The CEO tells TheWrap: "There's an 'Ishtar' every three or four months. The blame on the research side is the consumer has changed, but the way we do research has not"
TheWrap grilled Vincent Bruzzese, the newly minted CEO of Motion Picture Group LLC, on the day he announced a break off from Ipsos OTX and set a course as an independent research company.
What set this in motion?
This is a very amicable split. From our perspective we're looking forward as an independent company to evolve research beyond what it has been.
There are so many changes to the research landscape, what is the reason for that?
Despite the fact that there's a number of research companies, tools, innovations, you see more movies losing money than ever before. Now there's an "Ishtar every three or four months. There's blame to go around, and the blame on the research side is the consumer has changed, but the way we do research has not.
Financial sources and p&a (prints and advertising) funding is beginning to dry up. Too many people are losing too much money. Unless you're Pixar, your gut is wrong. It's our job to find out why.
So how will you change that?
From our perspective there's a clear goal – mitigate risk, maximize return and maintain art. We want to evolve our products. We want to evolve the way we talk to moviegoers with this goal in mind: is this a movie that will be well received, and at the script stage, should it be financed?
Our script assessment product has a perfect record at determining at the script stage whether a movie is financially viable to exceed its ultimate box office requirement.
A perfect record? Pardon my skepticism.
We've worked on 20 major releases.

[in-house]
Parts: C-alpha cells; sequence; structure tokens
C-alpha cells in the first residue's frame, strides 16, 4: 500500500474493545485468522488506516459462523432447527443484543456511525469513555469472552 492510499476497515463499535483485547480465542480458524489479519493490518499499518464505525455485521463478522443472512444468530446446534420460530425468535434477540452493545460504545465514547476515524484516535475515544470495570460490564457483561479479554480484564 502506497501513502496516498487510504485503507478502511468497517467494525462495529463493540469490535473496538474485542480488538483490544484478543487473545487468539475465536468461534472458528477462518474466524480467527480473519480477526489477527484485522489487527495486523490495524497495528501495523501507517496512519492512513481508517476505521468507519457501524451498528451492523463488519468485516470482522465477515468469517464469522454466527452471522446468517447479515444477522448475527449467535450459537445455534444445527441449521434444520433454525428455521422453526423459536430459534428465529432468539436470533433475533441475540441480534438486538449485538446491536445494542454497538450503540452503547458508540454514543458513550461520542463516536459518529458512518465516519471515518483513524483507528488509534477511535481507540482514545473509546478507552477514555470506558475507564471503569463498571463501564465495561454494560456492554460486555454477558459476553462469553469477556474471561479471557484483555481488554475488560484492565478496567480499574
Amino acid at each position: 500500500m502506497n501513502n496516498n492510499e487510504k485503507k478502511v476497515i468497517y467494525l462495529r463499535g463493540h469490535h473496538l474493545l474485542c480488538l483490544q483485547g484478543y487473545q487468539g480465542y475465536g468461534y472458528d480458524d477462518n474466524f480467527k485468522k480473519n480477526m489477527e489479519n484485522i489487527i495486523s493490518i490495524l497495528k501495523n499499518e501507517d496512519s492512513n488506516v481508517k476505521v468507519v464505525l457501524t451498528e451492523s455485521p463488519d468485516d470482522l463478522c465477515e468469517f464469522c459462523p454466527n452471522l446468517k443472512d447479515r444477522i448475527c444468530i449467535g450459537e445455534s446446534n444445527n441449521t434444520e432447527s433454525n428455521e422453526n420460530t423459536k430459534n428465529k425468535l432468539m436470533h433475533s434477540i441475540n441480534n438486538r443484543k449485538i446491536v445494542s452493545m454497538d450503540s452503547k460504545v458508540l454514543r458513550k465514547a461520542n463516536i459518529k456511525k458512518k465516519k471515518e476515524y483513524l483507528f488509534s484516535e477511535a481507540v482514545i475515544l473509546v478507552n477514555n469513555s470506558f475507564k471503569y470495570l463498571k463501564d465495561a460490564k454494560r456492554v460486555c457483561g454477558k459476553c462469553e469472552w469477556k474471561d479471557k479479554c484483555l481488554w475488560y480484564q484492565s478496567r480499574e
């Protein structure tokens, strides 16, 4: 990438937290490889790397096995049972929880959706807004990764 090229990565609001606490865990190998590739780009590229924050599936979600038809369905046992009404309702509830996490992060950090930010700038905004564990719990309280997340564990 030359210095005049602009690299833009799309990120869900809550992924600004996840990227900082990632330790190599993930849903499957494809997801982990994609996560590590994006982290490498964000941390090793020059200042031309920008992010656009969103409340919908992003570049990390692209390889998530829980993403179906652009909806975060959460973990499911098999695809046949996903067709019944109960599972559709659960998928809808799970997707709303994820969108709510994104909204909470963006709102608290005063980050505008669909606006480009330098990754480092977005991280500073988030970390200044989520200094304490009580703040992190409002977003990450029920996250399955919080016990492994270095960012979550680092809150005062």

So what are the details of the deal? Will there be new working capital provided?
Motion Picture Group, of which I'm now CEO, is well funded, and supported and backed by investors that believe in our vision and what we're going to do.
What changes will you make?
There will be threefold changes: a reemphasis of our mission statement, getting to the heart of playability and marketability, walking the line of art and commerce. Evolving our products that speak to today's consumer in language that is different than in 1979. And all research should be kept in context. The analysis for a film to be $10 million at the box office needs to be different than for $100 million at the box office.
Script assessment, screenings, ad testing and tracking need to be a cohesive through line and tell a single story. And tell the story; anybody can report numbers. Our job is to interpret what moviegoers are saying or will say and tell their story.
We're not going to rest on our laurels, we're looking at major expansion, content analysis archetypes and at consumer entertainment worldwide.
How big is the market research business? I believe you do about $20 million a year?
We're top three, with NRG and Marketcast. We all notice the same thing. There's a $100 million market research pie that three companies are vying for, that doesn't make much sense using tactics from 1979. We need to expand the pie.